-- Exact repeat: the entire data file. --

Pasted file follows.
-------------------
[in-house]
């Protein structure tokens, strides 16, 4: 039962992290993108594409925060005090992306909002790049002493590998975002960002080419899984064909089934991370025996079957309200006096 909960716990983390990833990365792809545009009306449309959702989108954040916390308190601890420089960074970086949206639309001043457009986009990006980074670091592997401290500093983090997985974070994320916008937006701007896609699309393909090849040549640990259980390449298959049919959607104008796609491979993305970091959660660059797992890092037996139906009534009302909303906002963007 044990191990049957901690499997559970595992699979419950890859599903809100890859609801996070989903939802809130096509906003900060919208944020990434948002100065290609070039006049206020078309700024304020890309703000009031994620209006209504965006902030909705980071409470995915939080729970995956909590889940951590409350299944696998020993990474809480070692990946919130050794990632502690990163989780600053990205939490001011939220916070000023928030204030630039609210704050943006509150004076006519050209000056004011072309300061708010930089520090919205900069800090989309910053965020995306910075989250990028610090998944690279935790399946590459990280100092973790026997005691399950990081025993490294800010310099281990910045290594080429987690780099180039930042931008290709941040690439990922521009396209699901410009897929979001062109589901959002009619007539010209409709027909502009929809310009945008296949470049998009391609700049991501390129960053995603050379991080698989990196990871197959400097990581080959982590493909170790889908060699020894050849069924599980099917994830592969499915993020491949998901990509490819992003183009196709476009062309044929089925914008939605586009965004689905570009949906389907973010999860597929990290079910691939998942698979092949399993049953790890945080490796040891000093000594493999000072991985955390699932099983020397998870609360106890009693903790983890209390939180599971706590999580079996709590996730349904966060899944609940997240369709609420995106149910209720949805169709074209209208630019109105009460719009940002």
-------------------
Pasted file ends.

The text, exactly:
[in-house]
């Protein structure tokens, strides 16, 4: 039962992290993108594409925060005090992306909002790049002493590998975002960002080419899984064909089934991370025996079957309200006096 909960716990983390990833990365792809545009009306449309959702989108954040916390308190601890420089960074970086949206639309001043457009986009990006980074670091592997401290500093983090997985974070994320916008937006701007896609699309393909090849040549640990259980390449298959049919959607104008796609491979993305970091959660660059797992890092037996139906009534009302909303906002963007 044990191990049957901690499997559970595992699979419950890859599903809100890859609801996070989903939802809130096509906003900060919208944020990434948002100065290609070039006049206020078309700024304020890309703000009031994620209006209504965006902030909705980071409470995915939080729970995956909590889940951590409350299944696998020993990474809480070692990946919130050794990632502690990163989780600053990205939490001011939220916070000023928030204030630039609210704050943006509150004076006519050209000056004011072309300061708010930089520090919205900069800090989309910053965020995306910075989250990028610090998944690279935790399946590459990280100092973790026997005691399950990081025993490294800010310099281990910045290594080429987690780099180039930042931008290709941040690439990922521009396209699901410009897929979001062109589901959002009619007539010209409709027909502009929809310009945008296949470049998009391609700049991501390129960053995603050379991080698989990196990871197959400097990581080959982590493909170790889908060699020894050849069924599980099917994830592969499915993020491949998901990509490819992003183009196709476009062309044929089925914008939605586009965004689905570009949906389907973010999860597929990290079910691939998942698979092949399993049953790890945080490796040891000093000594493999000072991985955390699932099983020397998870609360106890009693903790983890209390939180599971706590999580079996709590996730349904966060899944609940997240369709609420995106149910209720949805169709074209209208630019109105009460719009940002």